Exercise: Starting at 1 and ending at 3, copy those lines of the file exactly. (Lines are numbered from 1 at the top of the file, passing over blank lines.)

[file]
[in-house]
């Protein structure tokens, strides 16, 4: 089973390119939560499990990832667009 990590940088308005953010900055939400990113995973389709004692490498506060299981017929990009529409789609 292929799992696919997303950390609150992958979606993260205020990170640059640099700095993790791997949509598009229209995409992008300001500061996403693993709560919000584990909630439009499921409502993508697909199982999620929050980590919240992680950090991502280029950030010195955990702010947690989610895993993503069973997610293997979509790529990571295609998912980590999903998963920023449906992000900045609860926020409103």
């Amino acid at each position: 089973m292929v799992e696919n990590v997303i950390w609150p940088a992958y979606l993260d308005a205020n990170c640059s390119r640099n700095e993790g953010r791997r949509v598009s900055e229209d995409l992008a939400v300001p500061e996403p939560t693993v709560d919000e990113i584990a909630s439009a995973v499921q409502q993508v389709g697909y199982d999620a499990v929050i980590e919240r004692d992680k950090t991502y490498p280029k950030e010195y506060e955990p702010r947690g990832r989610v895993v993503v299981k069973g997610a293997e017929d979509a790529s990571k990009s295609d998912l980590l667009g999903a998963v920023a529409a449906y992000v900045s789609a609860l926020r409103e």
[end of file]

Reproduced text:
[in-house]
């Protein structure tokens, strides 16, 4: 089973390119939560499990990832667009 990590940088308005953010900055939400990113995973389709004692490498506060299981017929990009529409789609 292929799992696919997303950390609150992958979606993260205020990170640059640099700095993790791997949509598009229209995409992008300001500061996403693993709560919000584990909630439009499921409502993508697909199982999620929050980590919240992680950090991502280029950030010195955990702010947690989610895993993503069973997610293997979509790529990571295609998912980590999903998963920023449906992000900045609860926020409103």
């Amino acid at each position: 089973m292929v799992e696919n990590v997303i950390w609150p940088a992958y979606l993260d308005a205020n990170c640059s390119r640099n700095e993790g953010r791997r949509v598009s900055e229209d995409l992008a939400v300001p500061e996403p939560t693993v709560d919000e990113i584990a909630s439009a995973v499921q409502q993508v389709g697909y199982d999620a499990v929050i980590e919240r004692d992680k950090t991502y490498p280029k950030e010195y506060e955990p702010r947690g990832r989610v895993v993503v299981k069973g997610a293997e017929d979509a790529s990571k990009s295609d998912l980590l667009g999903a998963v920023a529409a449906y992000v900045s789609a609860l926020r409103e």